Columbus Area Reports Best Air Quality, Finds 2016 'State of the Air' Report | American Lung Association

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Columbus Area Reports Best Air Quality, Finds 2016 'State of the Air' Report

(April 24, 2016) - Columbus, OH

The American Lung Association's 2016 "State of the Air" report found the Columbus metropolitan area ranked 44th most polluted in the nation for year-round particle pollution. Not only are these improved levels, but these are the area's best levels ever recorded, meeting national air quality standards.

"The 2016 'State of the Air' report demonstrates that the protections of the Clean Air Act are having positive impacts on year-round particle pollution levels in the Columbus metropolitan area," said Shelly Kiser, Director of Advocacy for the American Lung Association in Ohio. "Through both federal measures and state renewable energy and energy efficiency standards, we can continue to see cleaner air and healthier residents of Central Ohio."

Each year the "State of the Air" reports on the two most widespread outdoor air pollutants, ozone pollution and particle pollution. The report analyzes particle pollution in two ways: through average annual particle pollution levels and short-term spikes in particle pollution. Both ozone and particle pollution are dangerous to public health and can be lethal. But the trends reported in this year's report, which covers data collected in 2012-2014, are strikingly different for these pollutants nationwide.

Ozone Pollution in Franklin County

The metro area continued to reduce ozone pollution in 2012-2014, and ranked tied for 37th most polluted city for ozone in the nation.

Franklin County reduced its weighted average to 12.3 days (an F) of unhealthy levels of ozone from 16.9 in 2011-2013. This is the area's best level ever. Even though the levels are much too high, they are a vast improvement from the worst period, with 49.3 days in 1997-1999.

"Ozone is harmful to public health and especially children, older adults and those with asthma and other lung diseases," said Kiser. "When older adults or children with asthma breathe ozone-polluted air, too often they end up in the doctor's office, the hospital or the emergency room."

Nationwide, ozone pollution has decreased because the nation has cleaned up major sources of the emissions that create ozone, especially coal-fired power plants and vehicles. However, according to research, climate change causes warmer temperatures, which makes ozone harder to clean up.

Particle Pollution in Franklin County

The 2016 report found zero days with unhealthy levels of year-round particle pollution (soot) levels in the area in 2012-2014, ranking it as one of the nation's cleanest cities. The metro area had its best levels ever for year-round particle pollution in 2012-2014, slightly improving its levels from 2011-2013.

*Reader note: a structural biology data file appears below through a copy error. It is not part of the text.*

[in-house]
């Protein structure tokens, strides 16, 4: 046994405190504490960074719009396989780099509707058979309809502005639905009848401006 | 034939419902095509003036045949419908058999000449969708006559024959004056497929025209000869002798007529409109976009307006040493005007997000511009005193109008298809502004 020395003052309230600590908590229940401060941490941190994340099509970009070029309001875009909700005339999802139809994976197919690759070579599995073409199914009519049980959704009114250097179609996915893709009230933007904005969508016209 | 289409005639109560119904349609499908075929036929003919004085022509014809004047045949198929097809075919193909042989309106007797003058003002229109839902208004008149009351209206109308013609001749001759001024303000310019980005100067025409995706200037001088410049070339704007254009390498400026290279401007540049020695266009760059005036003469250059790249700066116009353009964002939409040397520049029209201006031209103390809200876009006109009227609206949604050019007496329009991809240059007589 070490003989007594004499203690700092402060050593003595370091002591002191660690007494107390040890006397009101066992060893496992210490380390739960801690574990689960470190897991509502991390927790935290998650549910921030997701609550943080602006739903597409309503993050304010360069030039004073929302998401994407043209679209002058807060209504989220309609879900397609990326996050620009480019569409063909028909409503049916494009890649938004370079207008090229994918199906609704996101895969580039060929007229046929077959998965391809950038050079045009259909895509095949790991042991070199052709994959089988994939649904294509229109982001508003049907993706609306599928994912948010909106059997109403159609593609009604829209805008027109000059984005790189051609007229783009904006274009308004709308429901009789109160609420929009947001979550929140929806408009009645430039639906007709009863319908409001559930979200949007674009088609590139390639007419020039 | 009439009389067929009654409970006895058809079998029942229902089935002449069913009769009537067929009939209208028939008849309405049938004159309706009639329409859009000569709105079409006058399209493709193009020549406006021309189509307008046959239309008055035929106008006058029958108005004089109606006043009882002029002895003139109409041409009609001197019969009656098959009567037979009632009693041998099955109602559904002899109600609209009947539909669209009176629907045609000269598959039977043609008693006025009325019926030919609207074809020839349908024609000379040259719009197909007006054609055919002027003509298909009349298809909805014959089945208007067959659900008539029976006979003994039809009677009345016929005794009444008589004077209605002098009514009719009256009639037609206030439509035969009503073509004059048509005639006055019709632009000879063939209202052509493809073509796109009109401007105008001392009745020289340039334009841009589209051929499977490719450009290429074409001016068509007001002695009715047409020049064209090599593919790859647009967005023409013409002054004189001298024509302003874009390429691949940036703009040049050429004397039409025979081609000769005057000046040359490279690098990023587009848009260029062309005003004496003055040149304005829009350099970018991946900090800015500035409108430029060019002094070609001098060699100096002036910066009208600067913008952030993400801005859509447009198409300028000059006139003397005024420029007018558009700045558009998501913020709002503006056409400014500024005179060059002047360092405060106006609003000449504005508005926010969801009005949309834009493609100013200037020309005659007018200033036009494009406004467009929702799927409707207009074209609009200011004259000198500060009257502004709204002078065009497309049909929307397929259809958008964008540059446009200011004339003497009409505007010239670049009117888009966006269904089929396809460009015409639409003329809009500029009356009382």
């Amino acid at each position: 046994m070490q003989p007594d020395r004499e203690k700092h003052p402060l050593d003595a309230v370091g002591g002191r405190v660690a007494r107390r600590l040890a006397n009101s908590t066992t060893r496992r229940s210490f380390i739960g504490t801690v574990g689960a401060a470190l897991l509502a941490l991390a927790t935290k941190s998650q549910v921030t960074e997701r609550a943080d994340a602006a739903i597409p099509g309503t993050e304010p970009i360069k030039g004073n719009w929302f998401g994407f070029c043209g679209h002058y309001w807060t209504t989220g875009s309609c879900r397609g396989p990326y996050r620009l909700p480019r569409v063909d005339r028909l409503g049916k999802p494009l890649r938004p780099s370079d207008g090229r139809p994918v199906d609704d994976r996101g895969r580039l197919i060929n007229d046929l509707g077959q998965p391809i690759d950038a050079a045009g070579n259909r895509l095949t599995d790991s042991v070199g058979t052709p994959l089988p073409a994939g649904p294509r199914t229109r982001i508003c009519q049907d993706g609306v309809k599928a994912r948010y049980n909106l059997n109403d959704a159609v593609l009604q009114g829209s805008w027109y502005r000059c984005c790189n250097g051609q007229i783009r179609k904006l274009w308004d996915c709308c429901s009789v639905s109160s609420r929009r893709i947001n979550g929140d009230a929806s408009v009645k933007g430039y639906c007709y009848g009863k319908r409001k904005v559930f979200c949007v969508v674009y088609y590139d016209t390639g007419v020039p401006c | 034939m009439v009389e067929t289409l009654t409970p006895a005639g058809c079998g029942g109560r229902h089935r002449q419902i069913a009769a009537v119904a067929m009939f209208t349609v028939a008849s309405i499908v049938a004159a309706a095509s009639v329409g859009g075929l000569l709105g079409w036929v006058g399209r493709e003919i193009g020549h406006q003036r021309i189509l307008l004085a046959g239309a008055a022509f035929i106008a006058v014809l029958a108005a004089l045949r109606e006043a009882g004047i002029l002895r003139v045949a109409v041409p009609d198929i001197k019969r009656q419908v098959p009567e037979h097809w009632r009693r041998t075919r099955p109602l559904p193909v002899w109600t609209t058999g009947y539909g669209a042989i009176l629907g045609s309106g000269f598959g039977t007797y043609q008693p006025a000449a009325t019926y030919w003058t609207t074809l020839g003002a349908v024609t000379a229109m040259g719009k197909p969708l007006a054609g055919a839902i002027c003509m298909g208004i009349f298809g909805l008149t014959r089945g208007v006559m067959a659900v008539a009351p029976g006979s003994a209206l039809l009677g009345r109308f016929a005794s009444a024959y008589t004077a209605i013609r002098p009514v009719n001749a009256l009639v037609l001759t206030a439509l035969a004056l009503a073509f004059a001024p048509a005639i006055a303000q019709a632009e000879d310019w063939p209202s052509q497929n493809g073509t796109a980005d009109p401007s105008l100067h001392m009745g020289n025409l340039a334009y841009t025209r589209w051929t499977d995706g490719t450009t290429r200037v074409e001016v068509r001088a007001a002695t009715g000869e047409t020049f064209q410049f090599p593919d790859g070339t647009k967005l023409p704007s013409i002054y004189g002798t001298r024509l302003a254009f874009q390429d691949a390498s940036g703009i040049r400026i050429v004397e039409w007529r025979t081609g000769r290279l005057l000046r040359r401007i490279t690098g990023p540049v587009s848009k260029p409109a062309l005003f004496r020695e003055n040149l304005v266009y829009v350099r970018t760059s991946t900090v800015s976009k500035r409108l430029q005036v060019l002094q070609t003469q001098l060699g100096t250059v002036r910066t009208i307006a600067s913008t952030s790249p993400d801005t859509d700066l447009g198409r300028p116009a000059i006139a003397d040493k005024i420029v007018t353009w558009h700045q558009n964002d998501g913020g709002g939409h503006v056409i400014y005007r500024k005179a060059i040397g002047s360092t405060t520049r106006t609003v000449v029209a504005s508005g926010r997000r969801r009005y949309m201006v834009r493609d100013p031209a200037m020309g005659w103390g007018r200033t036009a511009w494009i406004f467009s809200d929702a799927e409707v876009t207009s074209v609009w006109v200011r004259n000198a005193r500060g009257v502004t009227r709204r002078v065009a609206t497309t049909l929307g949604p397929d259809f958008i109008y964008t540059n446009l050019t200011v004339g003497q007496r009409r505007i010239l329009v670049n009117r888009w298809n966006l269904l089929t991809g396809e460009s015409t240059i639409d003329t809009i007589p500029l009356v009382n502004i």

"Particle pollution is made of soot or tiny particles that come from coal-fired power plants, diesel emissions, wildfires and wood-burning devices. These particles are so small that they can lodge deep in the lungs and trigger asthma attacks, heart attacks and strokes, and can even be lethal," said Kiser. "Year-round particle pollution levels have dropped thanks to the cleanup of coal-fired power plants and the retirement of old, dirty diesel engines."

On the county level, Franklin County improved its level of year-round particle pollution to its best annual level yet. This year's levels continue the steady decrease in annual particle pollution levels from a high in 2000-2002.

Included in this metro area are Delaware, Fairfield, Fayette, Franklin, Guernsey, Hocking, Knox, Licking, Logan, Madison, Marion, Morrow, Muskingum, Perry, Pickaway, Ross and Union Counties.

Increased heat, changes in weather patterns, drought and wildfires are all related to climate change, which has contributed to the extraordinarily high numbers of days with unhealthy particle pollution in some cities.

"If we can do more to save lives-we should, and we can," Kiser said. "The Lung Association calls on Ohio's leaders to develop a strong strategy for implementing the Clean Power Plan and reinstating our state's renewable energy and energy efficiency standards to reduce harmful emissions from power plants that worsen climate change and immediately harm health."

Learn more about the Franklin County rankings, as well as air quality across Ohio and the nation in the 2016 "State of the Air" report at stateoftheair.org. For media interested in speaking with an expert about lung health and healthy air, contact the American Lung Association in Ohio at shelly.kiser@lung.org or 740-739-0187.

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